Amsterdam (Orange Tree Theatre, Richmond)

Posted: September 12, 2019 in Theatre

Writer: Maya Arad Yasur      Translator: Eran Edry      Director: Matthew Xia

⭐️⭐️⭐️

Amsterdam today remains a city of distinctive architecture and criss-crossing canals, but, in the past, it was also a city of Nazi occupation, collaborators, resistance fighters and Anne Frank. Maya Arad Yasur’s one-act 80-minute play, seen here in a translation by Eran Edry,  seeks to reconcile present with past, probing the origins of modern identity and questioning lingering heritage.

A group assembles as if a team of scriptwriters, bouncing ideas off each other to create characters and develop storylines. Their starting point is an old man living at the top of a modern day Amsterdam building, a nine months pregnant Jewish violinist and the mystery of a 75-year-old unpaid gas bill for 1,700 Euros. As they piece together assorted information and dig into their imaginations, a story emerges that tells of wartime struggles and suggests parallels between 1940s antisemitism and 21st Century racist attitudes.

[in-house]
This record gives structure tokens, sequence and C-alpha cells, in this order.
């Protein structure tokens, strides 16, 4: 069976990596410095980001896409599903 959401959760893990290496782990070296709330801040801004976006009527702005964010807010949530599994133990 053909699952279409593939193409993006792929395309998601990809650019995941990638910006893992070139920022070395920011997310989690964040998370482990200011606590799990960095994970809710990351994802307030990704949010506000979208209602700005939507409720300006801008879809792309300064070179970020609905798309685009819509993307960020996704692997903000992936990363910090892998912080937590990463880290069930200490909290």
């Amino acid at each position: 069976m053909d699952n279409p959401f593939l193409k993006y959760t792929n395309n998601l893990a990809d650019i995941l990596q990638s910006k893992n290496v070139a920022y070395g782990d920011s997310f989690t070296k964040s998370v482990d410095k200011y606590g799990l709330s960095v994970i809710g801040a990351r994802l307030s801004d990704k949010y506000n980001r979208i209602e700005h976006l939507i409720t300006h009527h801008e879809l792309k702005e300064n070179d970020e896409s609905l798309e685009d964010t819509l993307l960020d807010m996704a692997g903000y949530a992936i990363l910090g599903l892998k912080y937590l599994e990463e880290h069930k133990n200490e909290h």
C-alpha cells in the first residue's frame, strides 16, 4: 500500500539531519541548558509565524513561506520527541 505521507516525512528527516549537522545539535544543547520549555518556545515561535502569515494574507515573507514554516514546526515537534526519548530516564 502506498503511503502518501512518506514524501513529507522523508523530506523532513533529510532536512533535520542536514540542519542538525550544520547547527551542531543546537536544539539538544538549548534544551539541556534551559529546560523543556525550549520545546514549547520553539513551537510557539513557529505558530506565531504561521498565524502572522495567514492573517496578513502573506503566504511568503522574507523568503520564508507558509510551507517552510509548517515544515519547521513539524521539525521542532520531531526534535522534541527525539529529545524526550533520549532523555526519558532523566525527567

The play puts itself at risk of being undone by its unorthodox structure, which often proves just as challenging as its disturbing themes. The writer has a tendency to draw us into the story that is being constructed, only to shoot off sharply in a different direction. However, she keeps attention alive with moments of playfulness in her script and director Matthew Xia’s highly animated in-the-round staging brings more of the same. This is Xia’s first production in his role as Artistic Director of the Actors Touring Company.

The play gives the director the freedom to decide upon the number of actors (minimum three) and the lines which they speak. Xia opts for four actors – Daniel Abelson, Fiston Barek, Michal Horowicz and Hara Yannas – all of whom attack their roles with vigour and conviction. The story developed by the “writers” is rounded off with poignancy and irony, but the niggling feeling remains that a conventional dramatisation could have given it much greater power.

Performance date: 11 September 2019

This review was originally written for The Reviews Hub: http://www.thereviewshub.com

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